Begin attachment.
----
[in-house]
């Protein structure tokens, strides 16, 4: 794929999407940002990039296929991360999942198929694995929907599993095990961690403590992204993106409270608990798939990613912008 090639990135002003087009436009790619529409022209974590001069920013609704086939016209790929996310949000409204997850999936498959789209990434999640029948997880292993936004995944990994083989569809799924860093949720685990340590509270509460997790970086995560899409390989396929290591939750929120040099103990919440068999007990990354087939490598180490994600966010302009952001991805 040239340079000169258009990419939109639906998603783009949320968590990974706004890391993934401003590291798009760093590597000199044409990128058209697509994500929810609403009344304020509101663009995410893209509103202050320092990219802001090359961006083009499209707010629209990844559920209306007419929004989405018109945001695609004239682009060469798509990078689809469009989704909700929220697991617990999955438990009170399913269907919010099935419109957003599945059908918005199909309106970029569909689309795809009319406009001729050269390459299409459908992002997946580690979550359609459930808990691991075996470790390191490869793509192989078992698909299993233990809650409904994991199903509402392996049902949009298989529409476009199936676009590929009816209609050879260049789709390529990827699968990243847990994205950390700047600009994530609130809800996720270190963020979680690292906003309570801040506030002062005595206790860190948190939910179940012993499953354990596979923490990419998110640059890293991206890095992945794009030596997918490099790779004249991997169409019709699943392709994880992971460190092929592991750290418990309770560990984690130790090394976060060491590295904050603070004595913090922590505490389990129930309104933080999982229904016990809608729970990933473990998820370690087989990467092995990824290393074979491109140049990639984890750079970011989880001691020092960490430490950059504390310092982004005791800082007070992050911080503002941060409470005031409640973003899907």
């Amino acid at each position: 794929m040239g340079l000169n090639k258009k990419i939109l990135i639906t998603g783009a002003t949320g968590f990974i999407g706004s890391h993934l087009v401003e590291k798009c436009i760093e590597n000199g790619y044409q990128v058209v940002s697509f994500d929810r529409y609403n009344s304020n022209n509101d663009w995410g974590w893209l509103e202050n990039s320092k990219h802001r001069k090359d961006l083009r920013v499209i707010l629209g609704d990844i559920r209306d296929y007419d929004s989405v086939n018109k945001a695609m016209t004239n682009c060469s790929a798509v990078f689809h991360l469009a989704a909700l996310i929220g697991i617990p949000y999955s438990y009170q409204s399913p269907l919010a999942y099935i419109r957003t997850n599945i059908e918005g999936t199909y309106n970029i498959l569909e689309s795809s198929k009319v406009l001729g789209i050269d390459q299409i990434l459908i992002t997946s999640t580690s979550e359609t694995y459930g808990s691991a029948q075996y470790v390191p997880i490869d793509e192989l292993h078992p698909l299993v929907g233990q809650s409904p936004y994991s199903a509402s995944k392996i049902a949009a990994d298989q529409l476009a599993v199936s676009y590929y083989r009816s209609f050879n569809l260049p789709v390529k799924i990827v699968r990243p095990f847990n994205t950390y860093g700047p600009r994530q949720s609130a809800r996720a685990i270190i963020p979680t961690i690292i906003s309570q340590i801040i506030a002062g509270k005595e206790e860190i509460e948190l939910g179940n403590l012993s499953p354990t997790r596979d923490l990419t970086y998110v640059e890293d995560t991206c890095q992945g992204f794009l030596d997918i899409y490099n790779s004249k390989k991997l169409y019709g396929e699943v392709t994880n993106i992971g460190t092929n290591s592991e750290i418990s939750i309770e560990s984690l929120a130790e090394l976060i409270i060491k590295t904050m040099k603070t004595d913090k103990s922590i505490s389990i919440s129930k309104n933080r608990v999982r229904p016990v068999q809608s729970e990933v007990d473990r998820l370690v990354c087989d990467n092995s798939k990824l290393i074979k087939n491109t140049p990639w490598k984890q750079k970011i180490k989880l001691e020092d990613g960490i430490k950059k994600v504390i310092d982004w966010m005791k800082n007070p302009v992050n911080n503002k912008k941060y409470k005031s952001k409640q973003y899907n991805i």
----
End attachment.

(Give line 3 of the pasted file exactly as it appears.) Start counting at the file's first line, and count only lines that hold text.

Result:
């Amino acid at each position: 794929m040239g340079l000169n090639k258009k990419i939109l990135i639906t998603g783009a002003t949320g968590f990974i999407g706004s890391h993934l087009v401003e590291k798009c436009i760093e590597n000199g790619y044409q990128v058209v940002s697509f994500d929810r529409y609403n009344s304020n022209n509101d663009w995410g974590w893209l509103e202050n990039s320092k990219h802001r001069k090359d961006l083009r920013v499209i707010l629209g609704d990844i559920r209306d296929y007419d929004s989405v086939n018109k945001a695609m016209t004239n682009c060469s790929a798509v990078f689809h991360l469009a989704a909700l996310i929220g697991i617990p949000y999955s438990y009170q409204s399913p269907l919010a999942y099935i419109r957003t997850n599945i059908e918005g999936t199909y309106n970029i498959l569909e689309s795809s198929k009319v406009l001729g789209i050269d390459q299409i990434l459908i992002t997946s999640t580690s979550e359609t694995y459930g808990s691991a029948q075996y470790v390191p997880i490869d793509e192989l292993h078992p698909l299993v929907g233990q809650s409904p936004y994991s199903a509402s995944k392996i049902a949009a990994d298989q529409l476009a599993v199936s676009y590929y083989r009816s209609f050879n569809l260049p789709v390529k799924i990827v699968r990243p095990f847990n994205t950390y860093g700047p600009r994530q949720s609130a809800r996720a685990i270190i963020p979680t961690i690292i906003s309570q340590i801040i506030a002062g509270k005595e206790e860190i509460e948190l939910g179940n403590l012993s499953p354990t997790r596979d923490l990419t970086y998110v640059e890293d995560t991206c890095q992945g992204f794009l030596d997918i899409y490099n790779s004249k390989k991997l169409y019709g396929e699943v392709t994880n993106i992971g460190t092929n290591s592991e750290i418990s939750i309770e560990s984690l929120a130790e090394l976060i409270i060491k590295t904050m040099k603070t004595d913090k103990s922590i505490s389990i919440s129930k309104n933080r608990v999982r229904p016990v068999q809608s729970e990933v007990d473990r998820l370690v990354c087989d990467n092995s798939k990824l290393i074979k087939n491109t140049p990639w490598k984890q750079k970011i180490k989880l001691e020092d990613g960490i430490k950059k994600v504390i310092d982004w966010m005791k800082n007070p302009v992050n911080n503002k912008k941060y409470k005031s952001k409640q973003y899907n991805i």